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Saturday, March 31, 2007

Thainatown, Sydney

Yentafo noodle soup

"You should try Thainatown," I told a friend who'd confided he was sick of his usual dinner haunts.

"I said I feel like Thai food, not Chinese," he said, rolling his eyes.

"I said Thainatown, not Chinatown."

And that's the cutest thing about this little Thai eatery. Just saying the name to someone new makes you want to smile. Especially if you deliberately throw in a fake Oriential accent.

Iced Thai tea $2.80

On my most recent trip to Thainatown, I was keen to try Thai tea, a black tea that is sweetened with sugar, poured over ice and topped with condensed milk. Layered into a glass like a creamy sunset, the tea was sweet and almost fruity tasting - like a rockmelon or cantaloupe, although maybe this was just taste by colour association.

Boat Noodle Soup $4.70 (small)
Rice noodles with blended herbal soup base
with pork and Chinese broccoli
(a beef balls and intestine version also available)

G-man and J-girl both had the small boat noodle soup, both feigning full stomachs from a late lunch they'd consumed earlier. I'd had the boat noodle soup last time, and even though I'd thoroughly enjoyed the tangle of noodles and greens in the dark earthy and herbal soup, I was keen to try something new.

Yentafo $7.50
Rice noodles with pink base "yentafo sauce" with
calamari, blood jelly, pork, fried tofu and morning glory

The G-man pointed me towards one of his hometown favourites: yentafo, a noodle soup made with red tofu. It was ordered in a flash.

The soup was a pale golden colour, livened by a pretty splash of red yentafo sauce. The red hues occur naturally from the wheat malt that is used to ferment the tofu.

Rice noodles were slurped alongside slices of pork, slivers of fish cake, sponges of deep-fried tofu and bobbing balls of pork. Cubes of cooked pork blood provided iron-richness, their hearty rustic look contrasting with delicate curls of fresh calamari, imprinted with precise lattice knifework.

The soup was spicy, sour and subtly sweet. A jumble of morning glory greens lay hidden beneath, a tangle of coriander and green onions added liveliness on top.

Nourishing and delicious, in any kind of accent.

Table condiments: sugar, chilli, fish sauce and salt

Thainatown on Urbanspoon
91 Goulburn Street, Sydney

(near corner of Pitt Street,
opposite the Masonic Centre which is next door to World Square)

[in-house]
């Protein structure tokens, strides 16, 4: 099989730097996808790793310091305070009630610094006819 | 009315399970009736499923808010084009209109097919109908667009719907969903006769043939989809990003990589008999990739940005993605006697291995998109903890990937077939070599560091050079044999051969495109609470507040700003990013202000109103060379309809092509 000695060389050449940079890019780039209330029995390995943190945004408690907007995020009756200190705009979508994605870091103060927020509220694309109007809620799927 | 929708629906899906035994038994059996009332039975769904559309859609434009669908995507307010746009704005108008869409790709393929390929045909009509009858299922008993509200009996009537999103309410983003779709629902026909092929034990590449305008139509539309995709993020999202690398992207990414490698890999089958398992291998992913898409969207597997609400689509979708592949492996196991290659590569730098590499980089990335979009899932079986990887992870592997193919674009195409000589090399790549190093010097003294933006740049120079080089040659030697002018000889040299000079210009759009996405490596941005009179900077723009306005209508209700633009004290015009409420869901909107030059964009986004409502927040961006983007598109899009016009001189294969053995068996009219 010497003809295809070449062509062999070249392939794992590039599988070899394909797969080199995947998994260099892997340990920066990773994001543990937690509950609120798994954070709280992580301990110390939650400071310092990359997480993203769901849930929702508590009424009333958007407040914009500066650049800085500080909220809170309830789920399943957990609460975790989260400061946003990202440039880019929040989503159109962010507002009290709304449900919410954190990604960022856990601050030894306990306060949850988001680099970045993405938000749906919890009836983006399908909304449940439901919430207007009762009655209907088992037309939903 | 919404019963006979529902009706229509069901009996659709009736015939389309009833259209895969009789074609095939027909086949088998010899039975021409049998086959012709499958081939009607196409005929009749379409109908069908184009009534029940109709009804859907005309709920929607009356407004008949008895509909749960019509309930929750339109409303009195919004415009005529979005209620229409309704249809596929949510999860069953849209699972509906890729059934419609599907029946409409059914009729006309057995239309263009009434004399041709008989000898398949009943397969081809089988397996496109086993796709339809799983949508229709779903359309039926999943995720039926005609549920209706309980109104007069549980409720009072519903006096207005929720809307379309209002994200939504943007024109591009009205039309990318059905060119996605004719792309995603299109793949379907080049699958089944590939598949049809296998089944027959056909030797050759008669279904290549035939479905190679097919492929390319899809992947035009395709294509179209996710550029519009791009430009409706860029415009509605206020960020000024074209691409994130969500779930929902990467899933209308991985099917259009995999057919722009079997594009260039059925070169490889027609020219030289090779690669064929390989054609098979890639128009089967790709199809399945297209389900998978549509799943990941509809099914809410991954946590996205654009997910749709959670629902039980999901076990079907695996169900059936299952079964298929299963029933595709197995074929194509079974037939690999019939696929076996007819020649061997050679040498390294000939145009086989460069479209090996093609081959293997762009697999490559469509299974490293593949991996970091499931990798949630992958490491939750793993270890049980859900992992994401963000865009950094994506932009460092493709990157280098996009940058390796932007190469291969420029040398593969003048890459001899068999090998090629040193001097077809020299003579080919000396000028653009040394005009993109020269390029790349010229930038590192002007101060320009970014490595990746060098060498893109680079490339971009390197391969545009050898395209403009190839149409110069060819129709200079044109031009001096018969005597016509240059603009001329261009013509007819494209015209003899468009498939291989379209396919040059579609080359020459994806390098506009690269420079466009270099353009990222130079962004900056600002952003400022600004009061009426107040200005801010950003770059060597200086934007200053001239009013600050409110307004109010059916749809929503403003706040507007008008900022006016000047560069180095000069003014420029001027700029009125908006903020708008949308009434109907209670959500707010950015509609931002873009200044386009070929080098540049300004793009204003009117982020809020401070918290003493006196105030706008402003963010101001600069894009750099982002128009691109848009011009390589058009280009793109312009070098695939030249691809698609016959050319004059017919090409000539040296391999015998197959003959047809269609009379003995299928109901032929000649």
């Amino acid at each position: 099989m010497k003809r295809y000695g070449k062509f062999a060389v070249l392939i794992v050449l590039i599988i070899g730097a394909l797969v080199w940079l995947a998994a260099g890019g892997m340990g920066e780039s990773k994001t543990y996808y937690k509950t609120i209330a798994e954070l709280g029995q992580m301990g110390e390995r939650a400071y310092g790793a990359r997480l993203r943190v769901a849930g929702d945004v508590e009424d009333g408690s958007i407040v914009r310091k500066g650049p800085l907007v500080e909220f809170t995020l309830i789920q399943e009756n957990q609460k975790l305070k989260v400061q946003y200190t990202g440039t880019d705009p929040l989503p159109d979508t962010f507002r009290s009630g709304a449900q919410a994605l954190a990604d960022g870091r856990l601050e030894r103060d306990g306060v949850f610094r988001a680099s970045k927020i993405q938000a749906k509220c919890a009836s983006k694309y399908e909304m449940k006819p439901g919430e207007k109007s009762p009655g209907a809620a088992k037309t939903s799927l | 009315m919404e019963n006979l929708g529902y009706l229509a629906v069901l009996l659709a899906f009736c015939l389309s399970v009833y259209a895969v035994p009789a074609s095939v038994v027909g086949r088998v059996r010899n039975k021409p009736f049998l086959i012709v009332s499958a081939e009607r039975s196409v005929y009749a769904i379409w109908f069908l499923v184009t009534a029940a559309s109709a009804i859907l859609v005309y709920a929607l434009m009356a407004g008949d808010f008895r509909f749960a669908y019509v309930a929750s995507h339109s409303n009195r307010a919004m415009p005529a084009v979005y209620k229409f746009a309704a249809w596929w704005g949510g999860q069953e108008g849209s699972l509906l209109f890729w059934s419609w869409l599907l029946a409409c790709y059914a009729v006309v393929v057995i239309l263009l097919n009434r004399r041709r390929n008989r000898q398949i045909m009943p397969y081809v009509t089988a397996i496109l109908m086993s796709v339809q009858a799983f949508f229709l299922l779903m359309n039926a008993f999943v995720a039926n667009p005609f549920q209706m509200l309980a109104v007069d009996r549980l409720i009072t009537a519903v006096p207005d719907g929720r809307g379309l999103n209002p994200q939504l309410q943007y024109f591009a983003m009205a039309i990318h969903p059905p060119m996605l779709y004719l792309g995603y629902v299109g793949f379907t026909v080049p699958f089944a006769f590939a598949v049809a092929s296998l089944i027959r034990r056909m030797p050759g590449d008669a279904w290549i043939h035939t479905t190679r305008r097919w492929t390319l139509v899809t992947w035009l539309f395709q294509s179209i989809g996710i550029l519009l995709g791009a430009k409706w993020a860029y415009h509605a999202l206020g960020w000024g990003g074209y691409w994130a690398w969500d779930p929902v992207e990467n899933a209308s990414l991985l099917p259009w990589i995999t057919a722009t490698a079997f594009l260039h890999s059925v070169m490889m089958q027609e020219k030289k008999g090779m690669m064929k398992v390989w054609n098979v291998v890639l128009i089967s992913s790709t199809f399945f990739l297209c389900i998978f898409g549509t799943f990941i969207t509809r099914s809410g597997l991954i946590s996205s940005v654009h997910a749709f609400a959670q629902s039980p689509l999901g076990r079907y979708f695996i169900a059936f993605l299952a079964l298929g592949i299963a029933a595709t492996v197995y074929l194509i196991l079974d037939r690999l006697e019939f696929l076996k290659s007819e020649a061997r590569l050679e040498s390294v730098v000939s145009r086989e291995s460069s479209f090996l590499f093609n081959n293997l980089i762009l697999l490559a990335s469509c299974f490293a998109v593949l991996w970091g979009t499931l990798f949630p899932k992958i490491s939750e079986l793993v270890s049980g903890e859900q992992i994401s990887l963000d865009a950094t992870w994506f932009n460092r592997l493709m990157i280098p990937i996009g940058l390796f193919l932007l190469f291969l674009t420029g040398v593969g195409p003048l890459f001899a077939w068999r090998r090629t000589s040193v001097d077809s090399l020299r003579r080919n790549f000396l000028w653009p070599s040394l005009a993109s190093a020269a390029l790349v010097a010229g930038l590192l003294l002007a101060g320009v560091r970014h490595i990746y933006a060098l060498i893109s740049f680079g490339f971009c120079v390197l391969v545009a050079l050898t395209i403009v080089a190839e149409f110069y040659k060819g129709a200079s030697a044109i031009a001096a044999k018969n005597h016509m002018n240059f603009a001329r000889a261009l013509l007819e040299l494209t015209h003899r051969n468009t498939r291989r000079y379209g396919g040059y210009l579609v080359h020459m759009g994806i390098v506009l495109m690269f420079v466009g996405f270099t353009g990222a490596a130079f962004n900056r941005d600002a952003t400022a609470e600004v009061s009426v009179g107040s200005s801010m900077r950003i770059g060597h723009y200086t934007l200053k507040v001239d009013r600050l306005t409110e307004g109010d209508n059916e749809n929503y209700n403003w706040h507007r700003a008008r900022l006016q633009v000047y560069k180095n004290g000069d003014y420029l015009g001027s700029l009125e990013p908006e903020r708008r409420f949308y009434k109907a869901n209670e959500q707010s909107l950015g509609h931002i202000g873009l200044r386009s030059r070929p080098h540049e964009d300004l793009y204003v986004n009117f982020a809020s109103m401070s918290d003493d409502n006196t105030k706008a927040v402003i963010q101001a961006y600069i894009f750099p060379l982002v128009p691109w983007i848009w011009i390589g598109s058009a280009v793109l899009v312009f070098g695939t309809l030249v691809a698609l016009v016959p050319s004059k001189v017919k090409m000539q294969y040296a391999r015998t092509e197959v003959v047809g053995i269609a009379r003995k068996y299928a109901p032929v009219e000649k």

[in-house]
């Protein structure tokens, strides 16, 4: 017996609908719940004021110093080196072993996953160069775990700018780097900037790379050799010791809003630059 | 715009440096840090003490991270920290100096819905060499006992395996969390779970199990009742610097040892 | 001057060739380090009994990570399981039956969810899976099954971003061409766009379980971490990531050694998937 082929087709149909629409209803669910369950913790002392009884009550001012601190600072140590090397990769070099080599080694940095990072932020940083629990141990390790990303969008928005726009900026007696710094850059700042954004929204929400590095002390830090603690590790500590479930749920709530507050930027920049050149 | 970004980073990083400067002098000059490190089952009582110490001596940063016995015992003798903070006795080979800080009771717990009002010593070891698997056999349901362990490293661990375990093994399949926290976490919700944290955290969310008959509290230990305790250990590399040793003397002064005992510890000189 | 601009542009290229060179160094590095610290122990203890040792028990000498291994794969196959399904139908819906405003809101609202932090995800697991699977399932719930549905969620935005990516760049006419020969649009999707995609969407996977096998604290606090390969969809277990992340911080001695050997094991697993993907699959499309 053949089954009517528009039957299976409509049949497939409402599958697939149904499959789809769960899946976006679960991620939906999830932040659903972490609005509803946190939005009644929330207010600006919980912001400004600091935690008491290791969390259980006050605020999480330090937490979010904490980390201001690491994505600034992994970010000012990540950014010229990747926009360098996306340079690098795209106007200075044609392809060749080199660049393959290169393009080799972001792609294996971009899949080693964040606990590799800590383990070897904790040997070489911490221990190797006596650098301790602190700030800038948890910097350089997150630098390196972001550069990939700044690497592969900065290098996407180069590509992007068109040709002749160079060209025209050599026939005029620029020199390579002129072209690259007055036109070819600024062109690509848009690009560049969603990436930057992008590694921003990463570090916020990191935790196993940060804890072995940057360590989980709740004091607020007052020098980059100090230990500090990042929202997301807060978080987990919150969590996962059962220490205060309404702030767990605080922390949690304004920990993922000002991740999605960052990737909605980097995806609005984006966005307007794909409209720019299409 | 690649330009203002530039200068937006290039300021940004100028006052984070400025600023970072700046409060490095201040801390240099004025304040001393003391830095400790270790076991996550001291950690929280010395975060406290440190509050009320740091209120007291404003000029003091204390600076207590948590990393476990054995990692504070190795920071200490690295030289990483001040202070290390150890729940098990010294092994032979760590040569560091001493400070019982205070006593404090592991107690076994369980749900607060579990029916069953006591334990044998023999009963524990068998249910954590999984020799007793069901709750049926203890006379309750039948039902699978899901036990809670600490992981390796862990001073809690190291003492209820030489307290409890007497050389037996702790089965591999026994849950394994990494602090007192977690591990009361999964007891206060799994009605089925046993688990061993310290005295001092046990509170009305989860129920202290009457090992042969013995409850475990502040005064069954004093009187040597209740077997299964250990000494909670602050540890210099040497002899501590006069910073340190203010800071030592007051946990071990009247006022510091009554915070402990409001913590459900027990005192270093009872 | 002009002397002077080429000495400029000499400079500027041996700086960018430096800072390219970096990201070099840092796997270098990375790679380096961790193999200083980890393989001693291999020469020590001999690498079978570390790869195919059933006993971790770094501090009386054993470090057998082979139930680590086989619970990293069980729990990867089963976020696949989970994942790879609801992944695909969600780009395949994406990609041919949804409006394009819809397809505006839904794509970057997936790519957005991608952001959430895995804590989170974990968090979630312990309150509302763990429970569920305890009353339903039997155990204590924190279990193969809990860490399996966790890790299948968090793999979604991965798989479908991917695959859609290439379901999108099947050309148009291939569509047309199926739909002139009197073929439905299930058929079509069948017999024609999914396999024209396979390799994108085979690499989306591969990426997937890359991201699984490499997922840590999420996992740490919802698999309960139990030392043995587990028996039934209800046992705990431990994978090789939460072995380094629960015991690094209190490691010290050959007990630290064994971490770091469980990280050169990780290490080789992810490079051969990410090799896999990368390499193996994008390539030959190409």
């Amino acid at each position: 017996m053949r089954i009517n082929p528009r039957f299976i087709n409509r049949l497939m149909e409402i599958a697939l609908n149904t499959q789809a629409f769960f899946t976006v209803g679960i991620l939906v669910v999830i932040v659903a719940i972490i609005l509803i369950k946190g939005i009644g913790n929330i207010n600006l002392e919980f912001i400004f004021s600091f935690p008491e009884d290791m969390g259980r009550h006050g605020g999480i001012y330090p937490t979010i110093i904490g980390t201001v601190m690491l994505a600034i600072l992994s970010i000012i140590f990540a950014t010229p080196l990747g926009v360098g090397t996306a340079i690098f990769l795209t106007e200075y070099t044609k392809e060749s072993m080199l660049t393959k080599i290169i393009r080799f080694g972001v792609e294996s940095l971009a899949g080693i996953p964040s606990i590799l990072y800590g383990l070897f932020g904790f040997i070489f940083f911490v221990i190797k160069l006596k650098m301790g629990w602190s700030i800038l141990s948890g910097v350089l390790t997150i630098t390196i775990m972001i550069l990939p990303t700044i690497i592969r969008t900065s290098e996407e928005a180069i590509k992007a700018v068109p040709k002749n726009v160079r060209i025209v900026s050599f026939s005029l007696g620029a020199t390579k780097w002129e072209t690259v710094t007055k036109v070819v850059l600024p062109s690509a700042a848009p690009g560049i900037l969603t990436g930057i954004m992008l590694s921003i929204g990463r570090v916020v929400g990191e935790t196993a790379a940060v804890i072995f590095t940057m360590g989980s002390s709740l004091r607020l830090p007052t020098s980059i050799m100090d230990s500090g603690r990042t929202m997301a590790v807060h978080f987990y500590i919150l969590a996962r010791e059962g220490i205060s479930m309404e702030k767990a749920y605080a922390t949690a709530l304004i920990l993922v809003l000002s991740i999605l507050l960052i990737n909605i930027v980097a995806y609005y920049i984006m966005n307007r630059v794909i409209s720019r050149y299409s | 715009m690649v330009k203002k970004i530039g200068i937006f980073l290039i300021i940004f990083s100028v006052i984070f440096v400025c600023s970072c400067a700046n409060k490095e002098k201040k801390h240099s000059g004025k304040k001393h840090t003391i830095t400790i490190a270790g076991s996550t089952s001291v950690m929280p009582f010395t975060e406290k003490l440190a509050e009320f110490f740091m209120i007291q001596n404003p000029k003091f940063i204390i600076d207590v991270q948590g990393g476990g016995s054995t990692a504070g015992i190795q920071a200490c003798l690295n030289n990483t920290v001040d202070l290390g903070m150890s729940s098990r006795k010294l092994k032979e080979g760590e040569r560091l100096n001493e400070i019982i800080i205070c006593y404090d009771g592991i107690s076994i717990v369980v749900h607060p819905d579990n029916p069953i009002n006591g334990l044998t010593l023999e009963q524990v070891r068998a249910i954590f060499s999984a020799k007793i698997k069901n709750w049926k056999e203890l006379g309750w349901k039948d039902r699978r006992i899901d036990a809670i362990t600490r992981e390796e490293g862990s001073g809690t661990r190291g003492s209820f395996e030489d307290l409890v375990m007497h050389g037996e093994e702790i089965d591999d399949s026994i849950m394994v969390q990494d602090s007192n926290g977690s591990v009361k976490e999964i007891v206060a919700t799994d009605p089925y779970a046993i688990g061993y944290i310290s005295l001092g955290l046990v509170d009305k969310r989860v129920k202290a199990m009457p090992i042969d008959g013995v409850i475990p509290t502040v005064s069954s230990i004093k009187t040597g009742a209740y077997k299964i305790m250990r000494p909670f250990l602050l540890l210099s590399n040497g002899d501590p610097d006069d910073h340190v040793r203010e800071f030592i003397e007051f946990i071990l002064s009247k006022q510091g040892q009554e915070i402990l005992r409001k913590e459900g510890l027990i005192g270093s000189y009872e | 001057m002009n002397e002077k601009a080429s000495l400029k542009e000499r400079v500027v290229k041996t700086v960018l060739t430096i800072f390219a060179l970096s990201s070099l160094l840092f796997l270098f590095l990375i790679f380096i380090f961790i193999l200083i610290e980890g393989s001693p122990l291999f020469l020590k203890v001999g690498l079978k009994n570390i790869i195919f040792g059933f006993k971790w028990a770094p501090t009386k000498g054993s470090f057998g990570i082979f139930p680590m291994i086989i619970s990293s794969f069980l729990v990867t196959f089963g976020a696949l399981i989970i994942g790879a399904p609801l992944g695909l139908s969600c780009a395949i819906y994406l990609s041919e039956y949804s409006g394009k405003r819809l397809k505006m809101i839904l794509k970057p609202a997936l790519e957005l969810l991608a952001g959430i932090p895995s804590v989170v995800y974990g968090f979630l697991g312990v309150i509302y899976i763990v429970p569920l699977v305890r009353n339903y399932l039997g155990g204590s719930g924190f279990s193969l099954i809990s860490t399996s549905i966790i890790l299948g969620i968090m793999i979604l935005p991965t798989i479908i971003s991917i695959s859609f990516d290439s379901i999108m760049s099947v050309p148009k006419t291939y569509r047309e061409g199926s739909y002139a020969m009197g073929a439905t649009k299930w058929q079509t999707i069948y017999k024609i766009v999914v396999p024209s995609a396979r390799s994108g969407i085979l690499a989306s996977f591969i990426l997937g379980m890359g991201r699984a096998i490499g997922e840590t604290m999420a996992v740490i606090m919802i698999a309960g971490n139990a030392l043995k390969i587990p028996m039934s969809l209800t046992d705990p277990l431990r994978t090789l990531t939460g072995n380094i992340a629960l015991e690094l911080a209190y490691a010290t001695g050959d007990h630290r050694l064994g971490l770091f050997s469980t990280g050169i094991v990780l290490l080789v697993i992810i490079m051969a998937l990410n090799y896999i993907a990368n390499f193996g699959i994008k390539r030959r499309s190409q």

Tel: +61 (02) 9211 0090

Open 7 days 11am-10pm

Related GrabYourFork posts:
Thainatown, January 2007

Thai--Cafe Kasturi, Haymarket
Thai--Longrain, Surry Hills
Thai--Ploy Thai, Haymarket (closed)
Thai--Satang Thai, Haymarket
Thai--Selina, Fairfield
Thai--Spice I Am, Surry Hills
Thai--Uni Thai, Glebe
5 comments - Add some comment love

posted by Anonymous on 3/31/2007 12:59:00 am


  • At 3/31/2007 4:42 pm, Anonymous Anonymous said…

    Hey Helen,

    Just thought I'd let you know, after 4 months travelling in Thailand we found that distinctive taste found in Cha Yen (Thai ice tea) is that there is actually tamarind added in some way.. also explains the incredible colour! Mmm

  • At 4/02/2007 12:42 pm, Anonymous Anonymous said…

    thainatown has been the thai place i've frequented every single time since i came to sydney 5 yrs ago when they were still in that old crummy place...am disappointed they increased the price but i still love having take aways. i love the thai milk tea...i don't find it in many thai eateries around the city. i have introduced this place to ppl but they say it doesn't taste authentic?

  • At 6/18/2007 11:34 pm, Blogger Emily said…

    Thainatown is a winner, to be sure!
    I lived in Thailand for 3 years, and every time I go here, I feel like I'm back again, even down to the way they've set up the interior.
    Just a heads up, another great Thai restaurant is Thairiffic (there's one in Newtown and one in the Bondi Junction Westfield's, as well as a few other places).
    Authenticity is the key =)

  • At 10/21/2016 8:45 pm, Blogger Justin said…

    I went to a very local cafe in bangkok this morning to grab some noodle soup. There was no english menu, but there was a photo printed out of the yen ta fo from your blog.

  • At 10/21/2016 9:39 pm, Blogger Helen (Grab Your Fork) said…

    Hi Justin - Lol that is equal parts crazy and cool. The joys of Google image search. Thanks for legion me know. And what I would give for a real Bangkok yen ta fo right now!


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